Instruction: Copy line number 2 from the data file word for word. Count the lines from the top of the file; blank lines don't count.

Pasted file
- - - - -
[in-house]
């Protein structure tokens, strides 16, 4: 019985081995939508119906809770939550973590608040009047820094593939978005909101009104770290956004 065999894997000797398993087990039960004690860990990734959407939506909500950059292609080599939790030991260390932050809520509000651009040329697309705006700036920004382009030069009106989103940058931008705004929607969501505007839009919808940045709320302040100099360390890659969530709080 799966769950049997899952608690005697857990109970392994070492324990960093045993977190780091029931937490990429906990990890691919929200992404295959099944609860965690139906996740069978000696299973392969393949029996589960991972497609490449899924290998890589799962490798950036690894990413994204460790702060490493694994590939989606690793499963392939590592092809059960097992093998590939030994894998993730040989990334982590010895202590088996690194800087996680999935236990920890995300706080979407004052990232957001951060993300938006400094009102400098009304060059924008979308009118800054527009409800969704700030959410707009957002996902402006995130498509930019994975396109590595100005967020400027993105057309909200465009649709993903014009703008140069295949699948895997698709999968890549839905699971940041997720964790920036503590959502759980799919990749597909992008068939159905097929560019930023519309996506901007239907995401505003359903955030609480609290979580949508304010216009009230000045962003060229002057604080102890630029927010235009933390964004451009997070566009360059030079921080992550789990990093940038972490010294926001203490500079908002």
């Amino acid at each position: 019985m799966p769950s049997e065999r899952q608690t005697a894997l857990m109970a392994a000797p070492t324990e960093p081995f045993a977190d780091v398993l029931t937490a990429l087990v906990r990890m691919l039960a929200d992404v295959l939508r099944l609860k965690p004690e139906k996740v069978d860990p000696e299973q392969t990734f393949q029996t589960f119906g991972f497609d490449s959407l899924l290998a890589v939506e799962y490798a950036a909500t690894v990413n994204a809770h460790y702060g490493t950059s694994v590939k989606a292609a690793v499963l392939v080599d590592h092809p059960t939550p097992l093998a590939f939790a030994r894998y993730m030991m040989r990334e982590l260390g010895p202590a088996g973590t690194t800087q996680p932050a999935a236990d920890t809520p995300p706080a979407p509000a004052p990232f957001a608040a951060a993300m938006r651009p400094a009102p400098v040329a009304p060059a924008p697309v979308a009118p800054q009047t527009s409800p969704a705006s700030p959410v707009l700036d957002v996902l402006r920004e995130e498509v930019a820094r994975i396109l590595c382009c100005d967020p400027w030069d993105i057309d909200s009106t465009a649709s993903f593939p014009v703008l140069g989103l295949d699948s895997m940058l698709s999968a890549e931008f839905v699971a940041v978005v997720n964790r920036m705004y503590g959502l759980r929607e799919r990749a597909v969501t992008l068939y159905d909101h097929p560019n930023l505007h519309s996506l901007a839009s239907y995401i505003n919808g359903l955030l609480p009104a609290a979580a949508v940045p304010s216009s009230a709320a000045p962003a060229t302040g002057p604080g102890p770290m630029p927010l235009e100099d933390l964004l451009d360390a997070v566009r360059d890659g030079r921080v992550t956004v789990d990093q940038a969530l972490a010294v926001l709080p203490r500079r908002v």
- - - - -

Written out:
């Protein structure tokens, strides 16, 4: 019985081995939508119906809770939550973590608040009047820094593939978005909101009104770290956004 065999894997000797398993087990039960004690860990990734959407939506909500950059292609080599939790030991260390932050809520509000651009040329697309705006700036920004382009030069009106989103940058931008705004929607969501505007839009919808940045709320302040100099360390890659969530709080 799966769950049997899952608690005697857990109970392994070492324990960093045993977190780091029931937490990429906990990890691919929200992404295959099944609860965690139906996740069978000696299973392969393949029996589960991972497609490449899924290998890589799962490798950036690894990413994204460790702060490493694994590939989606690793499963392939590592092809059960097992093998590939030994894998993730040989990334982590010895202590088996690194800087996680999935236990920890995300706080979407004052990232957001951060993300938006400094009102400098009304060059924008979308009118800054527009409800969704700030959410707009957002996902402006995130498509930019994975396109590595100005967020400027993105057309909200465009649709993903014009703008140069295949699948895997698709999968890549839905699971940041997720964790920036503590959502759980799919990749597909992008068939159905097929560019930023519309996506901007239907995401505003359903955030609480609290979580949508304010216009009230000045962003060229002057604080102890630029927010235009933390964004451009997070566009360059030079921080992550789990990093940038972490010294926001203490500079908002």